Researchers and advocates have convincingly shown that the wide gap in diagnoses between boys and girls isn’t simply a matter of boys being significantly more likely to be on the autism spectrum.


Statistically, boys are four times as likely as girls to receive a diagnosis of autism spectrum disorder (ASD). But that’s not because boys are four times as likely to have ASD. According to Autism Speaks, a research and advocacy organization, many girls living with ASD simply “do not fit the stereotypical picture of autism seen in boys.”

This gender bias often leads parents and clinicians to miss signs of autism in young girls, resulting in later diagnosis and intervention. Researchers at The Rhode Island Consortium for Autism Research and Treatment (RI-CART) found that on average, girls are diagnosed with autism 1.5 years later than boys.

This is extremely problematic, as the earlier autism is diagnosed the earlier treatment can begin. The timing of treatment can have a profound lifelong impact on the child. Indeed, early intervention has been shown to enable over 75% of children living with autism to participate in mainstream education and up to 25% of high-functioning autism patients to progress beyond their original diagnosis altogether.

The good news is that the medical community can make great strides in overcoming this bias and fundamentally improving the standard of care and quality of life for all children and families living with autism by turning to increasingly valuable technologies for medicine: artificial intelligence and machine learning.

Behind the gender bias
What makes this a problem uniquely suited to AI? Simply put, autism’s gender bias is a data problem – and AI excels at deriving insights from massive datasets.

Anyone familiar with the ongoing conversation surrounding bias in AI itself is well-acquainted with the “garbage in, garbage out” mantra: Inputs of incorrect, incomplete, or otherwise biased data lead AI systems to produce incorrect, incomplete, and biased outcomes. The same is true outside the realm of AI.

Research and outcomes have long been skewed toward how ASD manifests itself in males, coming at the expense of females. This is in part because boys have accounted for a disproportionate share of those diagnosed with autism, girls have been underrepresented historically in research, and because ASD can manifest itself very differently in girls.

For example, studies have revealed that girls living with autism are more deft at picking up social cues than are boys living with autism. Girls also tend to exhibit fewer repetitive behaviors like hand flapping, and they utilize more “cognitive process” words like “think” and “know.” Girls diagnosed with autism tend to be more passive than boys at a significantly higher rate. Throw in the effects of gender-based expectations surrounding socialization and prevailing thoughts on how boys and girls behave and it all adds up to a diagnostic process that continues to ill-serve girls living with autism.

How AI can help
Since AI itself has been criticized for gender bias, might it not simply perpetuate the problem? Not if AI developers do what a growing number of researchers are doing: building gender-conscious datasets that control for the influence of human biases.

AI is able to assess thousands of human traits and features – including a variety of verbal and movement indicators – to identify the most predictive traits for current or future state autism. AI is also able to ensure that the validation sets include the features that have been commonly linked to females so that any child is being evaluated against “girl” features and “boy” features, which reduces bias.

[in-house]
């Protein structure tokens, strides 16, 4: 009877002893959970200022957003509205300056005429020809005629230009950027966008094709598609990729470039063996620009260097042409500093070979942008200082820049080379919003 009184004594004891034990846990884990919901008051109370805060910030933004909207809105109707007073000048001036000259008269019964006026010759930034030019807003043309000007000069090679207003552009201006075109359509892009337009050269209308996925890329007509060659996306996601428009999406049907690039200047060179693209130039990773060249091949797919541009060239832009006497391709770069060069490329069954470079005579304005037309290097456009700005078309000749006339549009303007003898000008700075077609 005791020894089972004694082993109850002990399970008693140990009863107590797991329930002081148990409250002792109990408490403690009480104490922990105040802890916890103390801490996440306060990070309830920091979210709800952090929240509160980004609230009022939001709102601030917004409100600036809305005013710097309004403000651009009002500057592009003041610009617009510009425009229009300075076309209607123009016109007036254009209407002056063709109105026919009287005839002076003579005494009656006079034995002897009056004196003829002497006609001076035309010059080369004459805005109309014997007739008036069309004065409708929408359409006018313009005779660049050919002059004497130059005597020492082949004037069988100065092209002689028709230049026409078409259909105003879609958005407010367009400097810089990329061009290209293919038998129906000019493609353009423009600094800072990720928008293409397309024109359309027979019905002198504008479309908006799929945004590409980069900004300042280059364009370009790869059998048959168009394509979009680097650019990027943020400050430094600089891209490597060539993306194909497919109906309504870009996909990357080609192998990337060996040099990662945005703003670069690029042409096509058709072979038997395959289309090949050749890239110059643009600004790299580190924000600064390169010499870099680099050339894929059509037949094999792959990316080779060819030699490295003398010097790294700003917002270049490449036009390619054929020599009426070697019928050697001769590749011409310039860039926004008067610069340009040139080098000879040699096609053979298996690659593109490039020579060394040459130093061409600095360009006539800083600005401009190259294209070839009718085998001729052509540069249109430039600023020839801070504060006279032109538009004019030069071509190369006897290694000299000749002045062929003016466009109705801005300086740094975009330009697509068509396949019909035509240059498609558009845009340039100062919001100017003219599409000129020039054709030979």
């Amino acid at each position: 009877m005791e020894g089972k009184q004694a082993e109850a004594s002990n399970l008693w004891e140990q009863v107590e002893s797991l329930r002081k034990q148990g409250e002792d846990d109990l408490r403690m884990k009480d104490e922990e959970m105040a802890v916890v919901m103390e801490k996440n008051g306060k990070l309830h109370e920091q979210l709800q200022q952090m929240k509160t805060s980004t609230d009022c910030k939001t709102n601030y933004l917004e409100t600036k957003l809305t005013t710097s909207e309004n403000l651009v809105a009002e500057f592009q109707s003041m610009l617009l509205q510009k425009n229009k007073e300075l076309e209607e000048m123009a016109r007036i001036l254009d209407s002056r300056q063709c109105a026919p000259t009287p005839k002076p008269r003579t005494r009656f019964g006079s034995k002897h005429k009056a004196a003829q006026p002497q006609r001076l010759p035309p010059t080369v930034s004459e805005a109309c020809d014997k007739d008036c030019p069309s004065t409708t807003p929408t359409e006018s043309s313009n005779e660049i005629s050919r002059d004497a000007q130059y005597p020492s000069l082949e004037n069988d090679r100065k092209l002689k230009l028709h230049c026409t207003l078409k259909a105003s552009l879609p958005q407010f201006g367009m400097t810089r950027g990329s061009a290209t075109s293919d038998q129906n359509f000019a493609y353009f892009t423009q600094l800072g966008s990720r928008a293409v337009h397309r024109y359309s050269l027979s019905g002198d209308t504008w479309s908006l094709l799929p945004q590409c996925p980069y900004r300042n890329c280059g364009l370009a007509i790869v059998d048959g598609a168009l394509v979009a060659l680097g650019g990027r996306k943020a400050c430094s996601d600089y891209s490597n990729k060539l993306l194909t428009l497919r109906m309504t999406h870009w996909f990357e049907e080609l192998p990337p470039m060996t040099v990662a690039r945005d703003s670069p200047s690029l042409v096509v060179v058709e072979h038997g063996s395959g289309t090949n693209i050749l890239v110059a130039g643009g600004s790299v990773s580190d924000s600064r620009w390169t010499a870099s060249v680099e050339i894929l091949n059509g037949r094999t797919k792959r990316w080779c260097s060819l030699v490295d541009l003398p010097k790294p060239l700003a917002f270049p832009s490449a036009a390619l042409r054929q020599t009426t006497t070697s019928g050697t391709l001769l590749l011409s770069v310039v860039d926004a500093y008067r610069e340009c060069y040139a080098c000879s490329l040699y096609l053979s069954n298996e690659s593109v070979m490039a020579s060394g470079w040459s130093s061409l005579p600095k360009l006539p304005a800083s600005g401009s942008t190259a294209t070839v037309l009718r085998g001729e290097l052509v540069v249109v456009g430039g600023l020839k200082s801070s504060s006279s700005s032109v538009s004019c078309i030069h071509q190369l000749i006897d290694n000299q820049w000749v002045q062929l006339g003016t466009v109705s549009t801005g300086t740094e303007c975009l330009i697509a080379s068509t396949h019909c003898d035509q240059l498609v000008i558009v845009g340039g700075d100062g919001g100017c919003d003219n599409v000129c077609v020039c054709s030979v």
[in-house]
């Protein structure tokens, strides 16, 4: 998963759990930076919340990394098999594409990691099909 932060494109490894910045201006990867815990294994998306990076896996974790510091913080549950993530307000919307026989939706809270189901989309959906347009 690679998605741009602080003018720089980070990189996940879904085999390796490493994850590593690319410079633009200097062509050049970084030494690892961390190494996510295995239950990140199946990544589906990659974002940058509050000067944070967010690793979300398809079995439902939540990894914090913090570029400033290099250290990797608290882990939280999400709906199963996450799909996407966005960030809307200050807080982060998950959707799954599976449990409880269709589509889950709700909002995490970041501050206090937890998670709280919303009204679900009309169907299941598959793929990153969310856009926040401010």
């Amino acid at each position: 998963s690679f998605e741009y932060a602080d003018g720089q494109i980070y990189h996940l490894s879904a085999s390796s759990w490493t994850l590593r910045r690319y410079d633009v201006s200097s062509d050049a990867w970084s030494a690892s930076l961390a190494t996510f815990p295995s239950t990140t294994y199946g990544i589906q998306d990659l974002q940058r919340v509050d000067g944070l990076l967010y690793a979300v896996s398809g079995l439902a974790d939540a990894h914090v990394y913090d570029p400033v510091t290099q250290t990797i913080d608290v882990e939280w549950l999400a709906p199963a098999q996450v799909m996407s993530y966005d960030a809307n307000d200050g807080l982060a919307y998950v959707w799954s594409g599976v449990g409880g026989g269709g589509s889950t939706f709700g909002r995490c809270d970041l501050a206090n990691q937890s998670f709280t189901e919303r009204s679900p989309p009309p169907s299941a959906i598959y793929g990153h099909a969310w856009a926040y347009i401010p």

AI systems are also able to integrate extensive amounts of external data on how ASD manifests in girls, building upon the findings and learnings from hundreds of thousands of other children to assist in delivering an early, accurate diagnosis.

Given the importance of early intervention to a child’s lifelong outcomes, the seemingly incremental improvements AI can enable can have a truly transformative impact.

What’s more, greater use of AI will translate into increased efficiency in the healthcare system. When an AI-based diagnostic empowers a pediatrician to quickly and accurately diagnose a child, most children will not need to be referred to a specialist. This approach will greatly relieve the burden on specialists, alleviating bottlenecks and allowing them to focus on harder-to-diagnose cases. This, in turn, will dramatically improve the standard of care for all children – boys and girls alike.

Toward a better future
As a spectrum disorder, autism affects no two people the same way. But researchers and advocates have convincingly shown that the wide gap in diagnoses between boys and girls isn’t simply a matter of boys being significantly more likely to be on the autism spectrum.

It’s imperative that we gain greater understanding of the gender bias in our system, with AI being the ultimate game-changer. By harnessing AI and Machine Learning tools we will bring about a more effective medical system when it comes to diagnosing and treating autism that leaves no child, regardless of their gender, behind.

David Happel

David Happel is the President and CEO of Cognoa, the leading digital diagnostics and therapeutics company developing FDA cleared pediatric behavioral health solutions. Prior to joining Cognoa, Happel served as President, CEO, and Director at Chrono Therapeutics, a biopharmaceutical company focused on the development of treatments for neurologically debilitating conditions. He also previously served in senior management roles at Horizon Therapeutics, Raptor Pharma, Allergen Research Corporation and others. With 25 years’ industry experience, Happel has an extensive track record of improving clinical and commercial outcomes for cutting-edge health-tech companies.

As originally published at